Alexandra Dawson; lawyer specialized in conservation


Knitting or quilting quietly during lengthy evening meetings, Alexandra D. Dawson appeared so engaged in her handiwork that it was hard to imagine she listened with the same rapt attention she paid to each stitch. But at just the right moment, the clicking of needles stopped and she offered her thoughts.

And those who knew the Hadley lawyer were not surprised if she tossed a briefcase across the room for emphasis, when the occasion merited.

“She was making very serious points,’’ said longtime friend Judith Eiseman of Pelham, “but she did it in a memorable way.’’


Mrs. Dawson, a prominent conservation lawyer who helped start environmental studies programs at Antioch University New England in Keene, N.H., died Dec. 30 in her Hadley home from complications of emphysema. She was 80.

Get Today's Headlines in your inbox:
The day's top stories delivered every morning.
Thank you for signing up! Sign up for more newsletters here

Well versed in the arcane language of law, she could be pithy, as was the case when she wrote a 2003 op-ed piece for the Globe about why it can be challenging in Massachusetts to find a stretch of beachfront sand for a stroll.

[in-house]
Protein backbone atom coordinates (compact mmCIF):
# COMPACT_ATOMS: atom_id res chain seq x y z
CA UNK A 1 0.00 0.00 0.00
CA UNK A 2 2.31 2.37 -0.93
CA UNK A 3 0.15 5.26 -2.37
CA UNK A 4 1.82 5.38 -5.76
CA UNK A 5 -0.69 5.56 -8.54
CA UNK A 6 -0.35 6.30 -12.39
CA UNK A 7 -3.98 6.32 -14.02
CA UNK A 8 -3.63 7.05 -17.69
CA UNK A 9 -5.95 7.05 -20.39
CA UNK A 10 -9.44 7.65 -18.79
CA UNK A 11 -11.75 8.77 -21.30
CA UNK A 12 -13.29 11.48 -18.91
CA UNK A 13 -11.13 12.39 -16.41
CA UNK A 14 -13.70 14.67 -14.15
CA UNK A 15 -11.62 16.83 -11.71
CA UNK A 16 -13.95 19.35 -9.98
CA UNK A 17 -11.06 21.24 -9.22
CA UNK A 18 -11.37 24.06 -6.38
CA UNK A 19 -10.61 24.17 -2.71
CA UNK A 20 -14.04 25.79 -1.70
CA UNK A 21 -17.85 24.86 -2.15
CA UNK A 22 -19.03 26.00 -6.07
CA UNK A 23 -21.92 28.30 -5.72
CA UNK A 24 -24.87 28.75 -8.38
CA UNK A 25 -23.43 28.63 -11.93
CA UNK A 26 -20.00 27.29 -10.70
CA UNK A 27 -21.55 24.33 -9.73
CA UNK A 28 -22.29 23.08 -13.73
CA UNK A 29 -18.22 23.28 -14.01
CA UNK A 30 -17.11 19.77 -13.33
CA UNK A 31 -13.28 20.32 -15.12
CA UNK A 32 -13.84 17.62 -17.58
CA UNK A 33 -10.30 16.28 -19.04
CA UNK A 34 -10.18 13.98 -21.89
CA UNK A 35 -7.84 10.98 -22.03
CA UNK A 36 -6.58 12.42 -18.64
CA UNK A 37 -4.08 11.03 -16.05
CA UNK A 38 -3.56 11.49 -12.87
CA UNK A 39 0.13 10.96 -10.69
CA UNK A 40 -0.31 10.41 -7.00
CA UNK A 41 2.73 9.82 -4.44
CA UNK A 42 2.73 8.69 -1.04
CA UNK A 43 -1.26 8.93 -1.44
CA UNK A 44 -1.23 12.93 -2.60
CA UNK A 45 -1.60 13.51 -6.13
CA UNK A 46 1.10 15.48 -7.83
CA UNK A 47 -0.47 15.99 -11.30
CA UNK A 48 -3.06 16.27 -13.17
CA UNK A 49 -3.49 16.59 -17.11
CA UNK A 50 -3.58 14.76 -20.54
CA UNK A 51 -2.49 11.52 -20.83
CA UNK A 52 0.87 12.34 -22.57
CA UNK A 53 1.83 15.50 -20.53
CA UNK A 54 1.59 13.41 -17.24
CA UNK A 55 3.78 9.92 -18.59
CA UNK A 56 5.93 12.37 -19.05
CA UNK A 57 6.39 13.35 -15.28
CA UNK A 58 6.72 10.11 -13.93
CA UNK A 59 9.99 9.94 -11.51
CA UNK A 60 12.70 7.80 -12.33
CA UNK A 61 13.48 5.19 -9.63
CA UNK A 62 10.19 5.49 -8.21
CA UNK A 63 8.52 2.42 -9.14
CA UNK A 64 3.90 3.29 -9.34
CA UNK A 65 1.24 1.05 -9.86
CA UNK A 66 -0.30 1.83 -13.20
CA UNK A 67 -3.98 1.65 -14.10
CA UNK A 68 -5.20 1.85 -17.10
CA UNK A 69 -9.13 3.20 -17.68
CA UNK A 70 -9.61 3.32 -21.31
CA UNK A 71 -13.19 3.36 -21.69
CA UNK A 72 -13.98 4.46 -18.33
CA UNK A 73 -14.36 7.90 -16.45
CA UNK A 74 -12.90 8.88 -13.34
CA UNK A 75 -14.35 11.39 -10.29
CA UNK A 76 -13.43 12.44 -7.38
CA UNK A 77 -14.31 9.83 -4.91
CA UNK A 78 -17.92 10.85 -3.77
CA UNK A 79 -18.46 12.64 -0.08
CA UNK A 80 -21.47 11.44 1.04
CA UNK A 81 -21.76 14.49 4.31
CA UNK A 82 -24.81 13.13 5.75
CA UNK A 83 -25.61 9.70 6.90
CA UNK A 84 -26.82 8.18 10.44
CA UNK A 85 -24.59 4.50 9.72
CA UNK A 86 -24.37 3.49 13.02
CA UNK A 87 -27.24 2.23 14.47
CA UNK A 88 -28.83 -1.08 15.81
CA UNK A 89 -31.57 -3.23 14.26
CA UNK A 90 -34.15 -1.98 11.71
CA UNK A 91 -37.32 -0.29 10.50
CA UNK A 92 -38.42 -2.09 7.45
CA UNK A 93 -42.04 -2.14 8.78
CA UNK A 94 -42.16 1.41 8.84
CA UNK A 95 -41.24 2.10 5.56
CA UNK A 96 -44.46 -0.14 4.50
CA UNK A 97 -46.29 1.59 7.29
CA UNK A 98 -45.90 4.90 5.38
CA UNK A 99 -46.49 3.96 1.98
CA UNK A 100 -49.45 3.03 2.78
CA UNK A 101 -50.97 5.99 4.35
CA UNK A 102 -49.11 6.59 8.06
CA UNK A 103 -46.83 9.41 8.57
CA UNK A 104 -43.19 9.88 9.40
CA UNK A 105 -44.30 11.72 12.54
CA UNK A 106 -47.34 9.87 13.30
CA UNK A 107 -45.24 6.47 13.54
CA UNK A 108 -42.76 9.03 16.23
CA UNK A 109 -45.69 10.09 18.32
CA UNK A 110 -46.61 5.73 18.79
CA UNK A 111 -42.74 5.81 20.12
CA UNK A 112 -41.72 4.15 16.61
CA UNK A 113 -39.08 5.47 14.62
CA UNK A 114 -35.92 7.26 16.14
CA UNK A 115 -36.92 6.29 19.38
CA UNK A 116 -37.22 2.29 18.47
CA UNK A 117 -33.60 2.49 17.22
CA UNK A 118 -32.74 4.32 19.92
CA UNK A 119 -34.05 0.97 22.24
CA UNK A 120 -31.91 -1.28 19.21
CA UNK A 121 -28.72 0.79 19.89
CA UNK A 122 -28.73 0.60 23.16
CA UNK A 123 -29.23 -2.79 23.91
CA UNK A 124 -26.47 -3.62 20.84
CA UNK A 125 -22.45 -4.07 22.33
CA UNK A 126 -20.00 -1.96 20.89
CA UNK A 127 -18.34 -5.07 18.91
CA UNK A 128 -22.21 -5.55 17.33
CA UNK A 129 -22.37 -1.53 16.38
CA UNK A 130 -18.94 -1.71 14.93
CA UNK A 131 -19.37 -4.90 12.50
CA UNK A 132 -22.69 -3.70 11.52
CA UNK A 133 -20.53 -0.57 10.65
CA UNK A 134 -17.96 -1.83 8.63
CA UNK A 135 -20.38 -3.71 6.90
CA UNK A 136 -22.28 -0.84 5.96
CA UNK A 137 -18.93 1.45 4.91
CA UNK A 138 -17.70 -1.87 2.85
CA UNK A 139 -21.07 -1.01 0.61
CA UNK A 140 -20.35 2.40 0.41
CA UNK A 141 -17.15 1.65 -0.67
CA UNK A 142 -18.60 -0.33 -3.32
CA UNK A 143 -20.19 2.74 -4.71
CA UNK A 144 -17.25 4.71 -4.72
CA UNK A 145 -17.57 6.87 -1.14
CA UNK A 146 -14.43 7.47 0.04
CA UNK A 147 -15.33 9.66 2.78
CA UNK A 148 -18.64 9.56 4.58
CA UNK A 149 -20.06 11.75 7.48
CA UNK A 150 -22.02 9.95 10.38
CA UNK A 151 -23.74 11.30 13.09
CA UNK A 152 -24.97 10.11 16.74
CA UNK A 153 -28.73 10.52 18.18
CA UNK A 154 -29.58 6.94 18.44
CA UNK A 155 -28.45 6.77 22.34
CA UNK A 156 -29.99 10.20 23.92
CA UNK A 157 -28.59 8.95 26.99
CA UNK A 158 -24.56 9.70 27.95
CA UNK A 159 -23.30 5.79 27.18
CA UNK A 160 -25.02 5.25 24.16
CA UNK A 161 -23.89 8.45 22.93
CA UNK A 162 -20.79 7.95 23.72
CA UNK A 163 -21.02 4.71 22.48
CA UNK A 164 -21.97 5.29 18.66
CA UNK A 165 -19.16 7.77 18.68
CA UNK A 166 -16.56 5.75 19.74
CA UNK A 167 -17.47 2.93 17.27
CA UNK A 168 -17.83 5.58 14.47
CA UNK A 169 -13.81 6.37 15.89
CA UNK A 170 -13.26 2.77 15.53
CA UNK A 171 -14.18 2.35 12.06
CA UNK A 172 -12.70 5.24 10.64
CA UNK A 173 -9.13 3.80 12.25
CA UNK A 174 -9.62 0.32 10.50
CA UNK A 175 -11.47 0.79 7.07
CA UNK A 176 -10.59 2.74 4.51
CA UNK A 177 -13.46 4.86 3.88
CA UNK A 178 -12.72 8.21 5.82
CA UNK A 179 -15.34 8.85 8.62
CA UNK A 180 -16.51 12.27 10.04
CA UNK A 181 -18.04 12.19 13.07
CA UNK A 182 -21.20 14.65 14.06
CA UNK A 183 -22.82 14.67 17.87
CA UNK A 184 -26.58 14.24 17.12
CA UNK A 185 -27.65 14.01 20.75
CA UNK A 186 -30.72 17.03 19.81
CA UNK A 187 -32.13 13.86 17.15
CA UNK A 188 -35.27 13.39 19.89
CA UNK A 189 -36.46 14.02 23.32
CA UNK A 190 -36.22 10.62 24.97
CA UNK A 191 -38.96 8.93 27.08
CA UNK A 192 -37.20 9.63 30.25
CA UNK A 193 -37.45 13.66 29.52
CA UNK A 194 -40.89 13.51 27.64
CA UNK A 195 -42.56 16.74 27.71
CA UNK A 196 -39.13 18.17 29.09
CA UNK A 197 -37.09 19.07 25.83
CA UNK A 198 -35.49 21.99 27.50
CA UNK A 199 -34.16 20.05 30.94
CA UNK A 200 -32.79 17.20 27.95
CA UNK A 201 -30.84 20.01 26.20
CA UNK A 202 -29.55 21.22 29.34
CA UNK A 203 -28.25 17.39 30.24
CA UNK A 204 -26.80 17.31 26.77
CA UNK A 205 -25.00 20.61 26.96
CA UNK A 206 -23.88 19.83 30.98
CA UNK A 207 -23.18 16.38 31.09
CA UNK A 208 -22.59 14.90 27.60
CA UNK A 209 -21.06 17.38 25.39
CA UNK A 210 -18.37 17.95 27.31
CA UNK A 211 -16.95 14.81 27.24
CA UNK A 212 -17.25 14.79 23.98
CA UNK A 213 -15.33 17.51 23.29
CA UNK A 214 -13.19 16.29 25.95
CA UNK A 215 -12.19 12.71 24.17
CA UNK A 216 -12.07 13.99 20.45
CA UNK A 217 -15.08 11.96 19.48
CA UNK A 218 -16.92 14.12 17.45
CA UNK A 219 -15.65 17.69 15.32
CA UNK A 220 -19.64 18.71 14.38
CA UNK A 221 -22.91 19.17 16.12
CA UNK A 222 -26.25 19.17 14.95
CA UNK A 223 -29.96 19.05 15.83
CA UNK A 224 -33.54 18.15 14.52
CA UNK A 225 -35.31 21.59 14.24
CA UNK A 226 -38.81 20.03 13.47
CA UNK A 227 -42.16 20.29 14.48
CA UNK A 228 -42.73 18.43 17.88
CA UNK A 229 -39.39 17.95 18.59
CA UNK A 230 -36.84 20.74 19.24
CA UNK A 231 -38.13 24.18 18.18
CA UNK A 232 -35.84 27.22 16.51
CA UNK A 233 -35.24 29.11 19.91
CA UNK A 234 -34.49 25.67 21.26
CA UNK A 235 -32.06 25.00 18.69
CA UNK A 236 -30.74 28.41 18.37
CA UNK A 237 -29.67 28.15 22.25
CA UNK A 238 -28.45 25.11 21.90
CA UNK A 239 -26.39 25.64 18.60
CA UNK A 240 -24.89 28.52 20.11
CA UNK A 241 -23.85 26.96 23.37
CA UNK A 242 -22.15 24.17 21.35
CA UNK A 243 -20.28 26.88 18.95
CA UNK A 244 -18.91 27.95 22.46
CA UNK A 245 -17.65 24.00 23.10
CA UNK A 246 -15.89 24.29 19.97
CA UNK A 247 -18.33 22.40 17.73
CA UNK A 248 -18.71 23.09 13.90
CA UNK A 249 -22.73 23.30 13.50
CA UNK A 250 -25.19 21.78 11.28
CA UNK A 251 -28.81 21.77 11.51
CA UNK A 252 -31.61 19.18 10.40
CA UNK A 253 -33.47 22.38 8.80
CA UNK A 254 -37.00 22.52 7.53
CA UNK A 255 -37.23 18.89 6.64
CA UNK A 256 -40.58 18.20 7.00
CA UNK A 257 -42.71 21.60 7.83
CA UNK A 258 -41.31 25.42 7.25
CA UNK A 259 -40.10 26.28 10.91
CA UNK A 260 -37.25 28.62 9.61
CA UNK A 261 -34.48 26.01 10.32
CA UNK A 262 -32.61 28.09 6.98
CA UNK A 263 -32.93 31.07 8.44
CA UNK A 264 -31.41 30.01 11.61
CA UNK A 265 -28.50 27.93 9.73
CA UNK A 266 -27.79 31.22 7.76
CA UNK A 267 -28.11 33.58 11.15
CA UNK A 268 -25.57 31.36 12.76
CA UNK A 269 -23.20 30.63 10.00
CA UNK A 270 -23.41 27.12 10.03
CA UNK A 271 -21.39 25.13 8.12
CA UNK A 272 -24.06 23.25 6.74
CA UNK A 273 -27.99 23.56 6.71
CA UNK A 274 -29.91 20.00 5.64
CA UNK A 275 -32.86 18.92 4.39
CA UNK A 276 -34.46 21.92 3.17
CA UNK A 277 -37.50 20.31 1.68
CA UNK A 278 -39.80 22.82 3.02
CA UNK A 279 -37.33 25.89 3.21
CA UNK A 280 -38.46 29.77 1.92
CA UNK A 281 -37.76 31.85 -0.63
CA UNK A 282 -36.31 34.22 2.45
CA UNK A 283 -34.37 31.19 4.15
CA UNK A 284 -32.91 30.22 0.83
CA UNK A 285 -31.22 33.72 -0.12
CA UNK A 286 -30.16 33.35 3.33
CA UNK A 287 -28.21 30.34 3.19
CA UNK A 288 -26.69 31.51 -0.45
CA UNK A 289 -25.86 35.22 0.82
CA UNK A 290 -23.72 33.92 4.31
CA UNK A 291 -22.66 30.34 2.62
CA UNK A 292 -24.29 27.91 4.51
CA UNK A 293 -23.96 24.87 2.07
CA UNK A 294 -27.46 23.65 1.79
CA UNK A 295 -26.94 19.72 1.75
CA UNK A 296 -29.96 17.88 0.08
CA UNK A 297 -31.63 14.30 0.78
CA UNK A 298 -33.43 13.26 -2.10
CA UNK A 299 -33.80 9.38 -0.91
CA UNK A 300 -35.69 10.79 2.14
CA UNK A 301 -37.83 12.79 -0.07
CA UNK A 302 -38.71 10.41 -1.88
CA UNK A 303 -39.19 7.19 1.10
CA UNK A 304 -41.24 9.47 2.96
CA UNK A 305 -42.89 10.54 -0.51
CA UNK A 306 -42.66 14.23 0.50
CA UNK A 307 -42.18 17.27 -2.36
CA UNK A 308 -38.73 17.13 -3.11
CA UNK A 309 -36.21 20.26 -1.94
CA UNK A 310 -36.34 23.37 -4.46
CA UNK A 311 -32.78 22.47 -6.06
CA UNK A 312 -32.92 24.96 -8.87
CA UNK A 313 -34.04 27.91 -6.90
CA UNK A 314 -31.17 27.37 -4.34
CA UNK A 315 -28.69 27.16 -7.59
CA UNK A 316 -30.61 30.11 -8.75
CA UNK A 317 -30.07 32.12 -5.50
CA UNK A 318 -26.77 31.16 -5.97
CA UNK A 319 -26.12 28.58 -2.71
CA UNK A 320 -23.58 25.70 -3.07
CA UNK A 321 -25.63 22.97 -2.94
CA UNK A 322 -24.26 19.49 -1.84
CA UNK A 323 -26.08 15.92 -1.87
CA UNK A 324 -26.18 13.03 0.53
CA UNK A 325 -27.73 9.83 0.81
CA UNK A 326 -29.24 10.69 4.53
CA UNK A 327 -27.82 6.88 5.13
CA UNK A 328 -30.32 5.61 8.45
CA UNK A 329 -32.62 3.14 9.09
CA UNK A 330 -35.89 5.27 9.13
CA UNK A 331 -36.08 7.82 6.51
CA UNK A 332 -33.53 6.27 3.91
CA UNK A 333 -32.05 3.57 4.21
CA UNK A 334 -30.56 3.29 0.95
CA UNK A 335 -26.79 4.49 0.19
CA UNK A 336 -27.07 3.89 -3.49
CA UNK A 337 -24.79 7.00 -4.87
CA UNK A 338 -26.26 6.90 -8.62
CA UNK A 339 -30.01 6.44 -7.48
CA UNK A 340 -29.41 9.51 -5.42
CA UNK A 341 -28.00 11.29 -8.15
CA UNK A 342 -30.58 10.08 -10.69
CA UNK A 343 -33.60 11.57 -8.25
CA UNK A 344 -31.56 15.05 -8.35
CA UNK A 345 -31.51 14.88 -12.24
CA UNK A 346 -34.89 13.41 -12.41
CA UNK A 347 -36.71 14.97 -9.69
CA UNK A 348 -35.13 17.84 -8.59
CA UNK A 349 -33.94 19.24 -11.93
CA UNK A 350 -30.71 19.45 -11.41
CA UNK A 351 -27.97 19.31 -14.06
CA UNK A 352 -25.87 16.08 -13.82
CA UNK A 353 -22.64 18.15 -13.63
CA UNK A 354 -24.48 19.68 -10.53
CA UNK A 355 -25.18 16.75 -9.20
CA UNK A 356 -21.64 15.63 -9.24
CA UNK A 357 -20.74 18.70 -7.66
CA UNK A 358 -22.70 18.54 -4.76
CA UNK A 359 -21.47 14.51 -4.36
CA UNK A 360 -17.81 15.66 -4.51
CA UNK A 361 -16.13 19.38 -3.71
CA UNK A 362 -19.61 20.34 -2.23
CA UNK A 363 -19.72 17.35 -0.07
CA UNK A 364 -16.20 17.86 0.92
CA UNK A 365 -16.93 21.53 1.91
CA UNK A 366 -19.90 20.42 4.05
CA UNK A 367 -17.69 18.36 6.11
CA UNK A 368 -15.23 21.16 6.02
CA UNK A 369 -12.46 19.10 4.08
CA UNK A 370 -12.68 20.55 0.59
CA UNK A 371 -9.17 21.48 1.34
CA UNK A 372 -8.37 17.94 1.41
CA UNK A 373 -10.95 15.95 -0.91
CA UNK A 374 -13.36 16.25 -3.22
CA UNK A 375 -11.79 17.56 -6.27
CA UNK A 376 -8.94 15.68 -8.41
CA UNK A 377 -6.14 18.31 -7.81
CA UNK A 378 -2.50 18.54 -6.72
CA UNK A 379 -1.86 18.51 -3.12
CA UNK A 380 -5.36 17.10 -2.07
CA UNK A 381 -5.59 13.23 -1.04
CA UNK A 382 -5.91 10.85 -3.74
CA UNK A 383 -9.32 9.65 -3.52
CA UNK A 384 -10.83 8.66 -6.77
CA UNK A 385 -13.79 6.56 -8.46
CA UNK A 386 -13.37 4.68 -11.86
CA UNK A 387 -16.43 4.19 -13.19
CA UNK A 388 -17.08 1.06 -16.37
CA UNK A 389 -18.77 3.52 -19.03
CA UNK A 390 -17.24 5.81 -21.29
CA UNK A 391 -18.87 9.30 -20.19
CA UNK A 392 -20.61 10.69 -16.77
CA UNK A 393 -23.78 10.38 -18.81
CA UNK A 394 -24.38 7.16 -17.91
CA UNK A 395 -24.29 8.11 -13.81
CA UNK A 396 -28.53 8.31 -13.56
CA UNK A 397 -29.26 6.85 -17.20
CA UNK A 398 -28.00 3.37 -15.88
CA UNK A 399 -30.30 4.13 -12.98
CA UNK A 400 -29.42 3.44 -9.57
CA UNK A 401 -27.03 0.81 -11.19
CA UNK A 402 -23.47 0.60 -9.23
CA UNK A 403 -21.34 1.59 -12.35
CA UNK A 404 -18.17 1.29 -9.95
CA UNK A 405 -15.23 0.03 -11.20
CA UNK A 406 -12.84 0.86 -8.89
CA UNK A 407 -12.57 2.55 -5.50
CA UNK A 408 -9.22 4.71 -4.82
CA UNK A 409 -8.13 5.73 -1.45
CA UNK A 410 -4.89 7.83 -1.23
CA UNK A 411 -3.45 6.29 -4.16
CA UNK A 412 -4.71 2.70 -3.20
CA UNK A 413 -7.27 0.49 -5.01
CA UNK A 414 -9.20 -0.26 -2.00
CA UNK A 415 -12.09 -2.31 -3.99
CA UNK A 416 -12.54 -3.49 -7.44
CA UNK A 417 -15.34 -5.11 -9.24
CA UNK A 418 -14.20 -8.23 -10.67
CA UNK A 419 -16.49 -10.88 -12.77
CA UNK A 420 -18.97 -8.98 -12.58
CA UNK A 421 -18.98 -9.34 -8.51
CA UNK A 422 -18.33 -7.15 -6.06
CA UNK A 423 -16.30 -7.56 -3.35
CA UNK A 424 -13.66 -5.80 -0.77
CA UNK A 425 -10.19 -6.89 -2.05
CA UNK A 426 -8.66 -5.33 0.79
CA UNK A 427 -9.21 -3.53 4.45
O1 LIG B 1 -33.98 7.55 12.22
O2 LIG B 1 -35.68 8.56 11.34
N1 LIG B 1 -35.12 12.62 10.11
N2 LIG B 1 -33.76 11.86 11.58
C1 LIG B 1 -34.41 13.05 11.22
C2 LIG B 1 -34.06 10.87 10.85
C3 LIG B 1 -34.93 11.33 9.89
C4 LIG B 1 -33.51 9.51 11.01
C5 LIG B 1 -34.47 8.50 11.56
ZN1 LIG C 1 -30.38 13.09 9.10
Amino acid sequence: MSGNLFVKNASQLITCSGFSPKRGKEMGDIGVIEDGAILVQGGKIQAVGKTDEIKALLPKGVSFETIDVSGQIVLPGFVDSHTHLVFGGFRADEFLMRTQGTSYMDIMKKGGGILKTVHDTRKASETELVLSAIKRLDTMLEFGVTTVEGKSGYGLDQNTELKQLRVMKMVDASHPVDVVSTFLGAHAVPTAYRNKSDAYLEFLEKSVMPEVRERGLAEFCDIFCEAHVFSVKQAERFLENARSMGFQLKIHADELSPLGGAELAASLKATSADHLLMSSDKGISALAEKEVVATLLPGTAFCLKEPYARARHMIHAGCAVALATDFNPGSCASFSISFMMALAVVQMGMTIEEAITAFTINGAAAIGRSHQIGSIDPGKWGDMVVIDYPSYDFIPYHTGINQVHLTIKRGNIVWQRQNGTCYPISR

Mrs. Dawson began: “Having trouble getting to the beach this summer? How can this be, in a state with 1,500 miles of coastline? Blame King George III.’’

She explained that the king “granted to private settlers in the Massachusetts colonies the ownership of land down to low water mark,’’ while most other states followed the lead of Roman emperor Justinian, who “believed that the fore shores, like the air and the ocean, should not be privately owned.’’

Legal matters were never dry or dull for Mrs. Dawson. Though she helped write legislation aimed at preserving land, air, and the sea, in conversation she used language from across the spectrum to emphasize a point.


“She was a woman of tremendous common sense when it came to the law,’’ said her son Alexander of Durango, Colo.